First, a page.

Staff Change = Opportunity

Recently Sherpa experienced a spurt of resignations and a dismissal. In total two folks are leaving for new opportunities and a third wasn’t a good fit for our business.

Staff Turnover is expensive. We hate to see valued team members leave, and it’s important to be introspective when churn happens.

When we have change like this, Sherpa is committed to the following process.

 

1. Exit Interview

In a constructive and open-minded fashion, we give the departing employee an opportunity to help us understand what was missing from their relationship with Sherpa that put them in a state where an external third party could interfere with their commitment to Sherpa. It’s important to give them an opportunity to speak their minds and it’s even more important to uncover constructive and actionable feedback.

 

2. Leadership review

Meet with the department manager to understand if the proper guidance and opportunities were provided to help the staff member understand how they fit within our group of Yetis and what their path forward is within their group and Sherpa in general.

 

3. Team review

Connect with the remaining team members to take their temperature. How are they feeling? Is there any change necessary from a leadership standpoint?

 

4. Compensation 

Are we competitive in our pay and benefits? Are we flexible enough in our policies? What are industry trends?

 

5. Hiring 

Review our hiring process. How did the person get through the interview process and onboarding without us truly understanding their aspirations and inherent talents? Can we do a better job asking better questions and creating tests that expose a prospective employee’s abilities or lack thereof?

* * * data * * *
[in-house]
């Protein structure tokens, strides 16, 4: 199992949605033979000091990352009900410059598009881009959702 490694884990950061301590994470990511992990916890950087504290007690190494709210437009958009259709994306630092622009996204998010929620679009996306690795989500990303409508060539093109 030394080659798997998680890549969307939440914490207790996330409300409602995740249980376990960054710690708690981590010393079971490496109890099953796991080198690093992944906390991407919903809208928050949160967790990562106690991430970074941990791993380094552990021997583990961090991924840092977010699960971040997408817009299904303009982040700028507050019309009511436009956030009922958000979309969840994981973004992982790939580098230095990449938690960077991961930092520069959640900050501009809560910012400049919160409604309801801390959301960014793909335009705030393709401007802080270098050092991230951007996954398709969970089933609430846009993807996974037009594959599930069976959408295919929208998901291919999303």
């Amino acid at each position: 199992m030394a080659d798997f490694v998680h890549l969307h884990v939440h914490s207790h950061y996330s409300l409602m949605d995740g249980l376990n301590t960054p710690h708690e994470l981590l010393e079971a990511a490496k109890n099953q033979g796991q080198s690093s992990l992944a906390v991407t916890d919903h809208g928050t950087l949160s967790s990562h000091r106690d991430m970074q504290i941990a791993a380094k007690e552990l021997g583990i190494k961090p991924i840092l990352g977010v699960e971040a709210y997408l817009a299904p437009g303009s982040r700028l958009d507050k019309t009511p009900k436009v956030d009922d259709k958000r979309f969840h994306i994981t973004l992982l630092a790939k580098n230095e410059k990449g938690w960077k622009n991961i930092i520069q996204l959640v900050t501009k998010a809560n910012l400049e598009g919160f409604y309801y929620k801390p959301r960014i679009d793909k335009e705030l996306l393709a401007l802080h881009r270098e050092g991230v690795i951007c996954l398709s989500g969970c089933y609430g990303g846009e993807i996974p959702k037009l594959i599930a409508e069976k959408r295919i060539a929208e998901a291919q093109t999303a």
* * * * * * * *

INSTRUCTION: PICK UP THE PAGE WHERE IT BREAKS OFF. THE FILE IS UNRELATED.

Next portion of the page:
After this period of introspection, several opportunities will present themselves. It’s time to spring into action with the former Yeti departed. The next steps in the process are to see if we should:

 

Upgrade

Did you eventually have buyer’s remorse when you spent months or years working with the dearly departed? I learned from a colleague at another agency that a great question to ask yourself “Knowing what you now know about the employee, would you hire them again?” If you wouldn’t, then it’s a chance to find and hire someone more capable and/or more committed.

 

Pivot

Is the position still integral to your business? In a fast-paced agency environment, would you be better off hiring to fill a brand-new role or back-fill a team that’s reached max output?

 

Save

Look at your 3 and 6 month forecasts. Do you even want to spend the money? Is there work to support the replacement?

 

Training

Is there a gap in skills for the head of the department from which the employee departed? Did we not fulfill our obligation to the employee and properly onboard and train them so that they could excel in their role?

If you aren’t disappointed when you receive a resignation letter or must dismiss an employee, it’s likely that you are doomed to continue to have staff churn and the disruption that accompanies the turnover.

 

At Sherpa we take hiring and turnover VERY seriously. We are still a small enough company that every hire massively impacts our culture and productivity. Hires and dismissals are agonized over thoroughly. Every departure should be looked at under a lens of humility and if done correctly, your company can become incrementally better.

By employing Sherpa’s guideline, you might just end up with more capable, loyal and happy employees.


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